New Cultural Cities Enquiry probes support for culture
Virgin Money CEO, Jayne-Anne Gadhia, has called for evidence for a new enquiry into the resources available for culture in cities across the UK.
Conceived by leaders from culture and local government sectors, the Cultural Cities Enquiry brings together experienced innovators from education, property, finance and elsewhere, to ensure that culture continues to provide economic and social benefits for communities across the UK.
The Enquiry, which will be independently chaired by Gadhia, has been established as financial pressures on local authority budgets mean that cities have diminishing resources available to fund culture as public funds are diverted to pressing economic and social welfare priorities. At the same time, city populations are growing larger and more diverse.
With city populations growing larger and more diverse, and the drivers of economic fortunes evolving rapidly, culture will play a crucial role in helping our cities to draw strength from diversity and grasp the opportunities for success in the years ahead, says Arts Council England.
Later this year, the Enquiry will produce a report providing practical recommendations to policy-makers, funders and deliverers of culture to address these challenges. Policy questions the enquiry will examine include:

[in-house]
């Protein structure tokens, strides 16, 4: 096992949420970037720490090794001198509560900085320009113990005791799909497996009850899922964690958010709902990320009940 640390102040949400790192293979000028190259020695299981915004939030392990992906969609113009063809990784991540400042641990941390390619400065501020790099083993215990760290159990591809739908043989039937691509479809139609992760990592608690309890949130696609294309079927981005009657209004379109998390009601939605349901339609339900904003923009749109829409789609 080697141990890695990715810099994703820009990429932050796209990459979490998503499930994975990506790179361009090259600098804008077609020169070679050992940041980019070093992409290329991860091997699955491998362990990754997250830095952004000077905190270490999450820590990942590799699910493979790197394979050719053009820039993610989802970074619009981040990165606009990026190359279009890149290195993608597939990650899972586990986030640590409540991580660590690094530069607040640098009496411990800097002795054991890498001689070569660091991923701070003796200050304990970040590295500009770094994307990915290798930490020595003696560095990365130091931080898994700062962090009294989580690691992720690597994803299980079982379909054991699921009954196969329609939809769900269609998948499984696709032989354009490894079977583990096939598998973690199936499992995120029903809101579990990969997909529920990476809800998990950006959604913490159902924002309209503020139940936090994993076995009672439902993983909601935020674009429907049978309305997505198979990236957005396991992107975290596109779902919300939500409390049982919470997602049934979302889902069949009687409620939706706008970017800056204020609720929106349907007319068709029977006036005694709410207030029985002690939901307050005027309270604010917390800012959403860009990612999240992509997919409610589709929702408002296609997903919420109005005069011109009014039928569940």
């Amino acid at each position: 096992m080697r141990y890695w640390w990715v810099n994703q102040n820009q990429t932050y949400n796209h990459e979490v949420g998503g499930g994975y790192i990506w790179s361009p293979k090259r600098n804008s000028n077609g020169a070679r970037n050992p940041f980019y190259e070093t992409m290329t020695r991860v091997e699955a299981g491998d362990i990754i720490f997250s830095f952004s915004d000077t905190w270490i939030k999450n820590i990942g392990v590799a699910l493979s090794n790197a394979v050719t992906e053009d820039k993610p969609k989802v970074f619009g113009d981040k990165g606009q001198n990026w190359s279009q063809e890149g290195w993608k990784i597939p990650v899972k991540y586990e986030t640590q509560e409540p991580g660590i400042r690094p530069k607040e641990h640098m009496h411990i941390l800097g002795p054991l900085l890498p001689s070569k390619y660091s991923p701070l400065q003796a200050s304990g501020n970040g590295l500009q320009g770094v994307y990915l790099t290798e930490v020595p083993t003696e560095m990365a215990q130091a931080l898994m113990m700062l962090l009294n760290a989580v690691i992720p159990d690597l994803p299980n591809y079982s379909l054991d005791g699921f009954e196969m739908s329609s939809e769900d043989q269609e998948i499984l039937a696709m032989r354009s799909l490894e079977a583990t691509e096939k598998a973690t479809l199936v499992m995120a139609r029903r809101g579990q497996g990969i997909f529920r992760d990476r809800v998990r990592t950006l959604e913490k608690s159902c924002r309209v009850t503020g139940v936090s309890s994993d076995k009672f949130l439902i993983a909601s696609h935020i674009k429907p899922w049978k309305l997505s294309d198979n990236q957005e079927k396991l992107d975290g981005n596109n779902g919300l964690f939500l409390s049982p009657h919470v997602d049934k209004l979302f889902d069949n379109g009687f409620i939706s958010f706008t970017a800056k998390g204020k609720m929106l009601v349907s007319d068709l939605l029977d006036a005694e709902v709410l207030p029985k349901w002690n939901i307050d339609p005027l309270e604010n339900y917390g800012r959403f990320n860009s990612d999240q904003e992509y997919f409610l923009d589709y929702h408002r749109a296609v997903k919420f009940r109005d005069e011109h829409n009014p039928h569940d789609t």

How culture’s contribution to government priorities like integrated communities, loneliness, or skills and education could unlock new funding streams
How tax incentives may be used to encourage cultural investment and philanthropy
How cities and cultural organisations can make greater use of innovative financing mechanisms, including social investment, peer-to-peer lending and other forms of repayable finance
How cultural organisations could be supported to develop sources of commercial revenue, to become more self-sustaining
Whether the planning system or incentives for developers could be used more effectively to provide spaces for culture
How we can increase non-traditional sources of giving, including at community level, through crowdfunding or local sponsorship.
By 2020, the Local Government Association says, local government will have lost 75p out of every £1 of Core Central funding it received in 2015. According to the Institute of Fiscal Studies, the UK-wide picture is similar. Local government budgets across England, Wales, Scotland and Northern Ireland are 26% lower, taking into account inflation and ability to raise funds, since 2010 and central government grants will have fallen by 38%.
Private investment in arts and culture grew by 21% across the UK in 2014/15, primarily driven by high-value individual donations to the largest recipients. Just fifty organisations receive 60% of total private funding across the UK, while smaller organisations have managed to grow their private funding portfolio by 8% per annum.
The Enquiry board will be made up of expert individuals from a variety of sectors, and includes Chair of Arts Council England, Sir Nicholas Serota, economist Bridget Rosewell, Cardiff Council Leader, Cllr Huw Thomas, Deputy Chair of the Heritage Lottery Fund, Seona Reid, and Alison Nimmo, CEO of Crown Estates.